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Studio NAB proposes educational and socially active greenhouse roof for Notre-Dame Cathedral

Following the recent tragic fire at the Notre-Dame Cathedral, a series of images and proposals have started to circulate on social media for the redesign of its spire. During the fire, the roof part was damaged and the cathedral's spire collapsed. Prime Minister Edouard Philippe then announced that he will launch an international competition to design a new spire for the cathedral.
All images courtesy of Studio NAB.

Although the competition has not yet been officially announced, French architecture firm Studio NAB has envisioned a new design for the roof of the Notre-Dame Cathedral by proposing a greenhouse roof to show how its roof space can be an education and socially active space "in green for all".

Studio NAB covered the roof with a burnt oak framework that embraces the reintroduction of biodiversity, education, and solidarity inside. Named The Forest, the greenhouse will be a dynamic space for all the planters and facilities as an opportunity to create a place where conservation, enrichment of an exceptional heritage and the challenges of society’s ecology and equal opportunities are all taken into account.

"This is the symbol of acceptance of the course of history and the metaphorical illustration that this 'forest' became burnt wood, can serve as a cradle to the new vegetation," added the architects.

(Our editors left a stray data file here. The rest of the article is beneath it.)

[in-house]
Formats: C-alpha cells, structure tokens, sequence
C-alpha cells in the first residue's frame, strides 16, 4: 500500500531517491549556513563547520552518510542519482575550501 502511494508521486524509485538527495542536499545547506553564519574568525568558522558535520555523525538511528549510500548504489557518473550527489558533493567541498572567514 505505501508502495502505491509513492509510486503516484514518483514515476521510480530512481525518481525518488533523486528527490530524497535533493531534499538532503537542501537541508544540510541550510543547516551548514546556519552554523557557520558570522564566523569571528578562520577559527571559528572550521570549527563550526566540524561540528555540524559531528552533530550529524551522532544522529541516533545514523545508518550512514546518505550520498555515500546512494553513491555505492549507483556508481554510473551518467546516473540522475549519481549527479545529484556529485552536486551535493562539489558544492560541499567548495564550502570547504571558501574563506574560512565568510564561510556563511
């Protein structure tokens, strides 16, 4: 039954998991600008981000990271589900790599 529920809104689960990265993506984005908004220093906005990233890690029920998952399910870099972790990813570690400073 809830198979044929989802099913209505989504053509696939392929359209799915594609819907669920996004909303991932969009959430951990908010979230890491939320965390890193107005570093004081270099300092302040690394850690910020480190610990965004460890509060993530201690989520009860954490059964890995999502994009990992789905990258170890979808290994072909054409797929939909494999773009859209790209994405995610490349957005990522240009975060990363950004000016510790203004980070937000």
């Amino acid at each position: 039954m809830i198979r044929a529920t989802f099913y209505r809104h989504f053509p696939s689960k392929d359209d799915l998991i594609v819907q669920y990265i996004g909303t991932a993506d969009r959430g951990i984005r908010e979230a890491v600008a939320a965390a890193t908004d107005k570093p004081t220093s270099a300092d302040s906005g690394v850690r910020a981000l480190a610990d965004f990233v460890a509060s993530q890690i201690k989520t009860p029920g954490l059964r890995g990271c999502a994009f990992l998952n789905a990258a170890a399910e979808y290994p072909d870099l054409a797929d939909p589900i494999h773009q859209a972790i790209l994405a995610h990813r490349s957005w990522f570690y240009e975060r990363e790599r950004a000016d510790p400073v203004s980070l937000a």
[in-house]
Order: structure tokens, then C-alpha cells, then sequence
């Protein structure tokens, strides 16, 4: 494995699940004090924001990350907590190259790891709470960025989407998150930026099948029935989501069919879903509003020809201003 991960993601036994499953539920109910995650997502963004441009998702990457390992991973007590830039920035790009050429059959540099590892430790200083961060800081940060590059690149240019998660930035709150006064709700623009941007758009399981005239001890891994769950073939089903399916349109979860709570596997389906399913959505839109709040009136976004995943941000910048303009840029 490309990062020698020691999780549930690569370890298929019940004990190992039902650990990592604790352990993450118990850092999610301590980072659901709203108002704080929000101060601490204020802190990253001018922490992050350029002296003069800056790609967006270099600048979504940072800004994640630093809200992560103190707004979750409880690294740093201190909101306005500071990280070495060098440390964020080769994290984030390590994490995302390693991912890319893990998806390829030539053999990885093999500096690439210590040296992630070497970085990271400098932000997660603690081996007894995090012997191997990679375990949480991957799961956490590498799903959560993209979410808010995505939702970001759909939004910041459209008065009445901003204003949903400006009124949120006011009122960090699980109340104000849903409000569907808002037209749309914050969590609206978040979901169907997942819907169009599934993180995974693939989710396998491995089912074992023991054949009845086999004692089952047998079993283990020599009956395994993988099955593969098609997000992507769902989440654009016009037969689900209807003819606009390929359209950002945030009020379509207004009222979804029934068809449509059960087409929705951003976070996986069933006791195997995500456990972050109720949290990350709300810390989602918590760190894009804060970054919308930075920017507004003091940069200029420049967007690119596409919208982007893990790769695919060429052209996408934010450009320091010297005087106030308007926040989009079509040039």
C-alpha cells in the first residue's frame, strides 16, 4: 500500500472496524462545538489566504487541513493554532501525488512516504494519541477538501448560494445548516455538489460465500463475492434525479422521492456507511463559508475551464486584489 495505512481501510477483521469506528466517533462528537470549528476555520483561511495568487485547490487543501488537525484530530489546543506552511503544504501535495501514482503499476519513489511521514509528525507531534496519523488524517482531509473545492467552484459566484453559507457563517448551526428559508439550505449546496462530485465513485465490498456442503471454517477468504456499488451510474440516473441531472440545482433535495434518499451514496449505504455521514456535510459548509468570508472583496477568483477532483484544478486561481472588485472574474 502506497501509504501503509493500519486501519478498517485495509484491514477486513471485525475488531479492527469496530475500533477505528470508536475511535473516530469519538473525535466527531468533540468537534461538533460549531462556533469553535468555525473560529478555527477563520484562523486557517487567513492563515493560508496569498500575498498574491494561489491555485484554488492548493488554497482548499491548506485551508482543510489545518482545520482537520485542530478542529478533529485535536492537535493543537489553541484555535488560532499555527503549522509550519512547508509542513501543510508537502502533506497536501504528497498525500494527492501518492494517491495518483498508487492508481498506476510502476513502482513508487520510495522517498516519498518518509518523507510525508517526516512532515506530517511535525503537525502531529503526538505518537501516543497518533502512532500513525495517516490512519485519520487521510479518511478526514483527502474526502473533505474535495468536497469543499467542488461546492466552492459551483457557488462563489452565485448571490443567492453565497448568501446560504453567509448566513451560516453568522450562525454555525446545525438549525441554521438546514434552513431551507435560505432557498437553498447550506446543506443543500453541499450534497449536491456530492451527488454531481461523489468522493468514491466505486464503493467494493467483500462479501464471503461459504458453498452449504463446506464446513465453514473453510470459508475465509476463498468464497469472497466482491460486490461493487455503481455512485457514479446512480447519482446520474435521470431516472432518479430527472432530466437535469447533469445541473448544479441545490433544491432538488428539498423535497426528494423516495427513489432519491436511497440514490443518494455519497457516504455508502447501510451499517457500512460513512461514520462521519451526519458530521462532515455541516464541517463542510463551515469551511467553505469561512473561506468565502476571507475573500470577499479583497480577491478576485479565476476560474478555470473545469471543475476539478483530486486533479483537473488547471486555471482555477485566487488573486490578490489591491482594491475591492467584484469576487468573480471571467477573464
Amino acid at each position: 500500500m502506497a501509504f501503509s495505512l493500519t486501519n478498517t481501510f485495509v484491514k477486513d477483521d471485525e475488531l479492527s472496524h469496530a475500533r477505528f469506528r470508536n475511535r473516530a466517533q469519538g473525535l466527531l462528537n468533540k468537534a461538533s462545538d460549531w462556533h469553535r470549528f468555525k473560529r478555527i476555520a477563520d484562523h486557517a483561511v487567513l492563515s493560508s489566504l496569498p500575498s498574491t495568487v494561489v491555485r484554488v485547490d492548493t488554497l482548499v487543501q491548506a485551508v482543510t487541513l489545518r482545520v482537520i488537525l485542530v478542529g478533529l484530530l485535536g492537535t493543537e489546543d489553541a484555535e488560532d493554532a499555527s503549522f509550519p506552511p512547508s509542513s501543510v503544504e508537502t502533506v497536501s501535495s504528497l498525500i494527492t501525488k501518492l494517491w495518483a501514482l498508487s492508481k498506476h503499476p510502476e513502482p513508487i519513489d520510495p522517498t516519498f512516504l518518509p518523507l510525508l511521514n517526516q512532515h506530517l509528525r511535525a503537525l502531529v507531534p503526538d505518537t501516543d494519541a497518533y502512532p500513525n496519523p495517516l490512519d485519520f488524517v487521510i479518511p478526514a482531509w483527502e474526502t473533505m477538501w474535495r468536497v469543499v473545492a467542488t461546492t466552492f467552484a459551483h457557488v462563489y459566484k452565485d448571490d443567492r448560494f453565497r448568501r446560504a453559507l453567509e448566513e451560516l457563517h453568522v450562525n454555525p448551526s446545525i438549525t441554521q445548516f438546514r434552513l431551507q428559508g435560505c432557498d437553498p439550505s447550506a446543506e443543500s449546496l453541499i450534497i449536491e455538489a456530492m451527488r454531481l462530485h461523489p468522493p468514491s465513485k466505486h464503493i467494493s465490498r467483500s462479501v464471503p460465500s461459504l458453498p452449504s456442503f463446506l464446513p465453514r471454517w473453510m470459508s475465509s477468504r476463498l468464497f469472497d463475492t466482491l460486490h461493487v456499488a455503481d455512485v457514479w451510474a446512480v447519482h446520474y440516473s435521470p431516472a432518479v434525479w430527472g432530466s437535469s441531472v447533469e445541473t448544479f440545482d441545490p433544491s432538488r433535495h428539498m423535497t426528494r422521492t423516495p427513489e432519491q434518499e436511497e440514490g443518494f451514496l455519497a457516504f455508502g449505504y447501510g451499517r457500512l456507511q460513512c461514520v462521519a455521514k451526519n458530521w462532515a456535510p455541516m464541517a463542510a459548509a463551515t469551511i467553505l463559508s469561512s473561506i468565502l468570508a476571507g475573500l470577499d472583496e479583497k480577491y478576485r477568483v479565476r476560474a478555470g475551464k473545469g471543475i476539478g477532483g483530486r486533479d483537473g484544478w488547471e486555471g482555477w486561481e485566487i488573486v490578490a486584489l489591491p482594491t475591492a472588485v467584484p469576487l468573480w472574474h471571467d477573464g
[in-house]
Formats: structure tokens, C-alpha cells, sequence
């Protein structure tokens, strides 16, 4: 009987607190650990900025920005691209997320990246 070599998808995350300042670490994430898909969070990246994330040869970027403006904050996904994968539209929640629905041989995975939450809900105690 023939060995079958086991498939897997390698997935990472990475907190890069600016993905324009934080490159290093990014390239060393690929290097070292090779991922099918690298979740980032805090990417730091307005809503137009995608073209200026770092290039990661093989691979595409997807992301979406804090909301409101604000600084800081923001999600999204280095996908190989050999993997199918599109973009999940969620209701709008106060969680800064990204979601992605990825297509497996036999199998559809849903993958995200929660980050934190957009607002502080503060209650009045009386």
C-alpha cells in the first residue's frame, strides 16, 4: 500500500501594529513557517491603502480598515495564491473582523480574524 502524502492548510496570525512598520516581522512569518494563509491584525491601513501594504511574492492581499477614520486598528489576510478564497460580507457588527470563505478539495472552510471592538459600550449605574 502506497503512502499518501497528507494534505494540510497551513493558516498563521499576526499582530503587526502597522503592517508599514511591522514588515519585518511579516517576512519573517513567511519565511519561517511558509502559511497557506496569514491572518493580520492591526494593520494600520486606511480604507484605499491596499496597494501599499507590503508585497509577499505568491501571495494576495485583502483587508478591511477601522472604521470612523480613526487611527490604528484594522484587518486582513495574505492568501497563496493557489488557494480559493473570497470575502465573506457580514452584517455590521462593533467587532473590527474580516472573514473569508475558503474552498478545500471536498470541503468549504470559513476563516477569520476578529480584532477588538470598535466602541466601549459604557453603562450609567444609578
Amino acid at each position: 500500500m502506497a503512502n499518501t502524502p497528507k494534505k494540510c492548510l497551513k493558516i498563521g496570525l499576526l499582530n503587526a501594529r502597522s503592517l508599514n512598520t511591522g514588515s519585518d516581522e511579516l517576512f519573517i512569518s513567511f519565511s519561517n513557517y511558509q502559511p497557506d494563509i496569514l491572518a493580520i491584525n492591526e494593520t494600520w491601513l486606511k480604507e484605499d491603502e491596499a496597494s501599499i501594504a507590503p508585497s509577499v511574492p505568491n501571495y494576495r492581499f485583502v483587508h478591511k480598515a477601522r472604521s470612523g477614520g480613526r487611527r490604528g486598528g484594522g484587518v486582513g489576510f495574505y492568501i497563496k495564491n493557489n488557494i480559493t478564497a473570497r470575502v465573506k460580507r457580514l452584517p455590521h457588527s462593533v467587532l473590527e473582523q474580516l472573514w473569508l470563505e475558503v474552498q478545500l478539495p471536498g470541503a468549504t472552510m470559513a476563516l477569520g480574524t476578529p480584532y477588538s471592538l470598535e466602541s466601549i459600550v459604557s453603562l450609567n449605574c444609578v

All images courtesy of Studio NAB.

With this design scheme, the firm hopes "the design will feed the all-important conversation and add an element of reflection as to how the building could be transformed to focus on issues concerning today’s society."

The proposed design resizes the existing roof structure and spans over the entire roof. By proposing a huge educational greenhouse, the destroyed spire is reimagined as an apiary, housing a large number of beehives and becoming the heart of the concept.

"The greenhouse is imagined as a place to enable the professional reintegration of the poor by learning urban agriculture, horticulture and permaculture while reconnecting children to nature and educating them through workshops," said Studio NAB.

All images courtesy of Studio NAB.

The architects also protect the original silhouette of the building and the different figures that inhabited it. "Like a royal crown, light and openwork, the arrow and the future cover are imagined in gold-tone steel structure and filled with glass panels, all respecting the initial sequencing of the roofs. The dozen statues of the original arrow will be relocated after their restoration, right in the greenhouse to watch over the latter."

With this proposal, the architects aim "to invigorate debate into the future restoration while also demonstrating their idea of creating a place that helps address the most pressing issues within our current world".

Article originally published on World Architecture Community.
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